The "To Dos or Not to Dos" Leading up to Spending Black Friday in New York City
On what can only be described as a "furious itinerary," there was but one unplanned day: Black Friday, a day to stay home and out of harm's way. Several options were bandied about for that infamous day after Thanksgiving, one of them being "to go into The City." Traction and commitment for a NYC trip was mixed at best; even those in favor had moments of doubt. So "The City" in the days leading up to Black Friday was on again-off again, like some wobbly legged toddler who'd just discovered a light switch. At first mention I secretly knew it was something I had to do…if not now, when? 

Having been to NYC several times, it only took Bobbie the better part of a second to count herself out. For the remaining "fence-riders" the "light switch" became a strobe…freakishly wired to time of day, blood alcohol levels, and abdominal distention. In the morning's post-coffee highs, we were all in...charged up and ready to take on The City, Black Friday and all. But as the day wore on, between assorted Champagne Buffets, IPA's, and Baileys Irish Creams—all great solvents of resolve—our Jury was hopelessly hung by mid-afternoons...overstuffed people sequestered in a room full of overstuffed couches, dulled by indulgence. In a fleeting moment of near sobriety near the end of Thanksgiving day, there was a renewed consensus. "Let's do it." 


First Impressions
We don't know where our first impressions come from or precisely what they mean, so we don't always appreciate their fragility.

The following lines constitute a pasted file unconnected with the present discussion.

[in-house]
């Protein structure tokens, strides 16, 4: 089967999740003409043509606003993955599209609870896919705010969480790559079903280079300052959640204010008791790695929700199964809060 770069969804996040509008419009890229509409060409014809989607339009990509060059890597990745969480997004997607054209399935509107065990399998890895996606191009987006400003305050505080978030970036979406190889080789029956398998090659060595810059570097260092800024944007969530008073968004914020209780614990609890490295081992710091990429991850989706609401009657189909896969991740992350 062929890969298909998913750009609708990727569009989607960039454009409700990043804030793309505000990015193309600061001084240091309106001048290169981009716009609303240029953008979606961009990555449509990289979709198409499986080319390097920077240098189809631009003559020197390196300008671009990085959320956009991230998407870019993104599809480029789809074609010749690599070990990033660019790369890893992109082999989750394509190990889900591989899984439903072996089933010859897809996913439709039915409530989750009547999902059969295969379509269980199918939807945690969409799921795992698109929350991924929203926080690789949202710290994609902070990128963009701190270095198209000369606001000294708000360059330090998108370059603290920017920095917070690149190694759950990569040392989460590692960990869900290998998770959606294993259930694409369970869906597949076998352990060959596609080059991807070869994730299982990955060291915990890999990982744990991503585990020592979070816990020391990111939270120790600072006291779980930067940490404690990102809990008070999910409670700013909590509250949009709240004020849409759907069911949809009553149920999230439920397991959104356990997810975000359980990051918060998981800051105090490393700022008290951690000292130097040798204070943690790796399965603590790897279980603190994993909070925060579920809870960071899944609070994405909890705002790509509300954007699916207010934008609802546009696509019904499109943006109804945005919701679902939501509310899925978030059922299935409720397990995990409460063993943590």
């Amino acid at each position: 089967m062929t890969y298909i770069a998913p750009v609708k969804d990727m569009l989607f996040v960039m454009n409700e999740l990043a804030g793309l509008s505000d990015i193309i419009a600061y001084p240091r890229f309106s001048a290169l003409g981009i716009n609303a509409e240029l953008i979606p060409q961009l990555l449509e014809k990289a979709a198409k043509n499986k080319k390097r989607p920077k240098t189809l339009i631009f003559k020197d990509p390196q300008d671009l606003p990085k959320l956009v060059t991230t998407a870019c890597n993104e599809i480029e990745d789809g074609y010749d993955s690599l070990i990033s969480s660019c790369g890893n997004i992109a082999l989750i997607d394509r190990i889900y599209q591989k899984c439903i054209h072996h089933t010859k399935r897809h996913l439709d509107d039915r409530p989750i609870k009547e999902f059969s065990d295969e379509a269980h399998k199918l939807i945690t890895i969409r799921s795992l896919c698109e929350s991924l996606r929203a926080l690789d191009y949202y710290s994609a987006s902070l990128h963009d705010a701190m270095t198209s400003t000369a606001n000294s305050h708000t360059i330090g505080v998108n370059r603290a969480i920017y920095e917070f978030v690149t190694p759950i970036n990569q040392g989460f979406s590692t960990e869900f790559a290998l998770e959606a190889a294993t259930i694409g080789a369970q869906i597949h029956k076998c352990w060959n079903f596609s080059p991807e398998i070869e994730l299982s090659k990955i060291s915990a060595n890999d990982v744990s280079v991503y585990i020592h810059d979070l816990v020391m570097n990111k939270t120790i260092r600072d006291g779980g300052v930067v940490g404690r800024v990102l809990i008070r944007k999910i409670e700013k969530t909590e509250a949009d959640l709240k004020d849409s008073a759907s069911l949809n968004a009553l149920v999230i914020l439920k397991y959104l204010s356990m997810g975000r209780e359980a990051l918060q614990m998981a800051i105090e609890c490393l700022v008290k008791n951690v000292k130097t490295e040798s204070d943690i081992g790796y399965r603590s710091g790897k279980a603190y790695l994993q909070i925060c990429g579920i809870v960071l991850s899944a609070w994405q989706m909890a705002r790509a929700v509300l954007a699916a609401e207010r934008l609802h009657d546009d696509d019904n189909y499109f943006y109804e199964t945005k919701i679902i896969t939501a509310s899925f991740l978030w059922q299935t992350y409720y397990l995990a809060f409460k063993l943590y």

Malcolm Gladwell


Engines groaned and shuddered as our ferry maneuvered into its docking slip. Passengers disgorged in waves, briefly flooding the terminal, then melting into an ocean of people. A damp, cold wind greeted grim faces: Welcome to winter in Manhattan. I bundled up against light flurries of snow…whirling, but never landing, really. The Ferry Terminal was like a mall, complete with its own Food Court. The presence of Security and Police Officers was palpable. Drug sniffing dogs nosed the air. It gave me a partial sense of relief, that I was not going to be immediate script fodder for some future CSI TV show. 

On our way to the subway it struck me that many emigrants coming to America via New York City never get beyond Manhattan...from turbaned taxi cab drivers, demonstratively gesturing with hands and arms, to a plethora of languages emanating from shoulder to shoulder pedestrians. The "melting pot" is not necessarily a "melding pot." There are cities within this city where English is a second or third language. But assimilation is not what NYC is about; NYC is about diversity, and that is the foundation of its magnetism.  "Come to America," yes, but know that the waiting line circles the globe. 



To be Continued...























27 comments:

  1. Mark, being allergic to cities, I could barely even look at your photos, well done as they are, before having an allergic reaction - eyes running, heart pounding.

    Me thinks you belong a bit further west, my friend.

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    1. Spotted Dog,
      People like you and me might feel out of place in NYC, but so would most of NYC feel out of place in western wilderness. I went to a couple of two-week training classes back east and the most frequent curiosity/fear among classmates concerned wolves, bears, and other creatures that could do one harm. I enjoy feeling out of place once in a while; it's sort of a "reset" button.
      thanks, C.

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  2. I guess this means that Mark and Bobbie are bored with the San Juans, and are moving to Denver. Sigh.

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    Replies
    1. Well, I certainly wasn't bored in NYC. But you leap to conclusions without a net sometimes, pal.